Hannah Gadsby grew up illegal. Up to 1997 in Tasmania homosexuality was punished with jail. "70% of people I grew up with thought it was a crime and a capital sin. When I identified myself as a lesbian, I was homophobic. You internalize it and you hate yourself. " To fight with that feeling, he kept tension and decided to dump it on a stage. There he threw his jokes, but never told his real story. The truth afflicted him. So humorist, known by Please Like me, decided to leave comedy... telling it in a comedy special.
One hour and three minutes. That's time it takes Gadsby to destroy you with his words, glassy eyes and reality without filters. Nanette, his "humour" monologue, becomes important every second. Their sharp relevance cannot be at a more suitable time. Because, if you are a heterosexual white man (as he writes), it is time to hear truths, it is time to lower subspecies defined by our own rules.
A microphone, a stage and a space open to world like Netflix becomes ideal mix to launch this global message. Humor beats Spectator (Gadsby dares with most atypical mes, "silent gays" to a deep critique, as art historian, alpha male type of Picasso), so that gradually diluted by telling something much more important.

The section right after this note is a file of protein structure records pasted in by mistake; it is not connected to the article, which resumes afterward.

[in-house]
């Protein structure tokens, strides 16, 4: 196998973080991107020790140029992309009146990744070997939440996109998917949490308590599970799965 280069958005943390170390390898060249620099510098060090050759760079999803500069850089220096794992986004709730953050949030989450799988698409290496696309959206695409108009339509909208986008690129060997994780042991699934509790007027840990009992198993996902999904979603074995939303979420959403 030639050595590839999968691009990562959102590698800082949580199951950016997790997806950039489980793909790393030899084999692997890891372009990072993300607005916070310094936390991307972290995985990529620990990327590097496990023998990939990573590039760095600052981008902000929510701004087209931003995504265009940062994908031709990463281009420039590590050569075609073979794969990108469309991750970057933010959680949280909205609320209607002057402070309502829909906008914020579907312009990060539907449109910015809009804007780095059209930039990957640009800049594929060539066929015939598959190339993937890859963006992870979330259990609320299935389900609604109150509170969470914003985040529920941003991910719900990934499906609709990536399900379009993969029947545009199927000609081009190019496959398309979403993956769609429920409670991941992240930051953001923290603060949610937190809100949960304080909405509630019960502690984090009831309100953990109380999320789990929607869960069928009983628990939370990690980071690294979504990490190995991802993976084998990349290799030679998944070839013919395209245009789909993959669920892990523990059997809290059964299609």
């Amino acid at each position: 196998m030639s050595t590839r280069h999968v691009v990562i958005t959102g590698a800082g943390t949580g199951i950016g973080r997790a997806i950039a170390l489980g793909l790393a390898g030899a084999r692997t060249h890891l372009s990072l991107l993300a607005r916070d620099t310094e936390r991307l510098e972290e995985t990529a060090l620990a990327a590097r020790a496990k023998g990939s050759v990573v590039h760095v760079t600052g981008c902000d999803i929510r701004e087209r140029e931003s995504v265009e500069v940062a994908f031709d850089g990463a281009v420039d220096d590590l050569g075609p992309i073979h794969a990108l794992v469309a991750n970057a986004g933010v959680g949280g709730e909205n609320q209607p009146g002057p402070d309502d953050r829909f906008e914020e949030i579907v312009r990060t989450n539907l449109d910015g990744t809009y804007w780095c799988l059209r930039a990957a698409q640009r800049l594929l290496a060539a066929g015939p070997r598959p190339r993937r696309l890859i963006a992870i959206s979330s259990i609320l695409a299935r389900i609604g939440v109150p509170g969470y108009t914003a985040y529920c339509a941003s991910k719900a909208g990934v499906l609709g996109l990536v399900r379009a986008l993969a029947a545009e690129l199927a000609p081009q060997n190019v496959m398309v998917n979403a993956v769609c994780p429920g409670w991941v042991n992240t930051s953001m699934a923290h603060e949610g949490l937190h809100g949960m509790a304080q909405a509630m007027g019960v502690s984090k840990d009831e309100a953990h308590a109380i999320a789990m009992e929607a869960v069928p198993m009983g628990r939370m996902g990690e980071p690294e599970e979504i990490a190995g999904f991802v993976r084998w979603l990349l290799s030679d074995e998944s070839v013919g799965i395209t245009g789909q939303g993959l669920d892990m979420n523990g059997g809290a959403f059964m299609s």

"It's all chaos, be nice." It's most important lesson that Patton Oswalt learned from his dead wife. In Annihilation, also on platform, it follows same strategy: it turns its widowhood into a spectacle of one hour. The comedian was already best monologuists of 21st century, but by transferring his most painful experience to stage, transcends that. It also made Tig notary in its best known monologue. His mor had died, his girlfriend had left her and boards honest: "Good night, I have cancer." The documentary Tig is an ideal brooch in this trilogy of depressive humor. Three tension-filled interpretations that, while not saving ir interpreter, will help spectator cope with life. To weep with laughter and laugh with sorrow. Never leave mood.Share in Facebook share on Twitter OtrosCerrarCompartir at LinkedinCompartir on GooglePlusCompartir on Pinterest more information
- "Good night, I have cancer"
- Garry Shandling and drama that changed modern comedy
- Humor that is not explained